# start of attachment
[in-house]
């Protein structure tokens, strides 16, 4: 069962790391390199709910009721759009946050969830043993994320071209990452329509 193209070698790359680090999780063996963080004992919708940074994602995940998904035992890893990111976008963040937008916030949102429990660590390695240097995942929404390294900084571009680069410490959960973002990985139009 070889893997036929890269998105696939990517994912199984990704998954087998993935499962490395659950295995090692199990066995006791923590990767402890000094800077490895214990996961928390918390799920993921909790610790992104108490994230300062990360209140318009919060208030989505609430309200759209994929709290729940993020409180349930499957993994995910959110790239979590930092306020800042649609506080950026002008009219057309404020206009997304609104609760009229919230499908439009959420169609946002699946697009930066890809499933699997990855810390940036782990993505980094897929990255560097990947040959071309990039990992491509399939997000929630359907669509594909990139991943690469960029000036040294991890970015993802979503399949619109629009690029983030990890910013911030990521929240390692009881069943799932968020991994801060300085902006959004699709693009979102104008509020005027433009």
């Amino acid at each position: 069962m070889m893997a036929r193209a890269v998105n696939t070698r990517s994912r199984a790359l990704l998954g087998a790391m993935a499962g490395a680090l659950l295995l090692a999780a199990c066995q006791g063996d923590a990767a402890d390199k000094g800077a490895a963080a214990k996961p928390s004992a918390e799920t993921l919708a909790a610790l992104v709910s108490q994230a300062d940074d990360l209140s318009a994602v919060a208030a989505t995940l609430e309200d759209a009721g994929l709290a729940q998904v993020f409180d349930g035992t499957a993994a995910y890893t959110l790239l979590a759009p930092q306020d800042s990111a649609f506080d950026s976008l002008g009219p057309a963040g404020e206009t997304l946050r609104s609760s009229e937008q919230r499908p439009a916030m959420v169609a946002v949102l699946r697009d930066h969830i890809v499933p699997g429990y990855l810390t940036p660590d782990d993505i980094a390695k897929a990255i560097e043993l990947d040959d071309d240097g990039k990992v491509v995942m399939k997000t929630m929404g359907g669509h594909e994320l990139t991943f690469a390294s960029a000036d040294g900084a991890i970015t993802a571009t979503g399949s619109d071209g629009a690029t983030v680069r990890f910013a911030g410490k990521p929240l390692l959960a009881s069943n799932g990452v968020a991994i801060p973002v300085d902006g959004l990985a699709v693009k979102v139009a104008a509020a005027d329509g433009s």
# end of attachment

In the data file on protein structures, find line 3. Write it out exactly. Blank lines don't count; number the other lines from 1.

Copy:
């Amino acid at each position: 069962m070889m893997a036929r193209a890269v998105n696939t070698r990517s994912r199984a790359l990704l998954g087998a790391m993935a499962g490395a680090l659950l295995l090692a999780a199990c066995q006791g063996d923590a990767a402890d390199k000094g800077a490895a963080a214990k996961p928390s004992a918390e799920t993921l919708a909790a610790l992104v709910s108490q994230a300062d940074d990360l209140s318009a994602v919060a208030a989505t995940l609430e309200d759209a009721g994929l709290a729940q998904v993020f409180d349930g035992t499957a993994a995910y890893t959110l790239l979590a759009p930092q306020d800042s990111a649609f506080d950026s976008l002008g009219p057309a963040g404020e206009t997304l946050r609104s609760s009229e937008q919230r499908p439009a916030m959420v169609a946002v949102l699946r697009d930066h969830i890809v499933p699997g429990y990855l810390t940036p660590d782990d993505i980094a390695k897929a990255i560097e043993l990947d040959d071309d240097g990039k990992v491509v995942m399939k997000t929630m929404g359907g669509h594909e994320l990139t991943f690469a390294s960029a000036d040294g900084a991890i970015t993802a571009t979503g399949s619109d071209g629009a690029t983030v680069r990890f910013a911030g410490k990521p929240l390692l959960a009881s069943n799932g990452v968020a991994i801060p973002v300085d902006g959004l990985a699709v693009k979102v139009a104008a509020a005027d329509g433009s």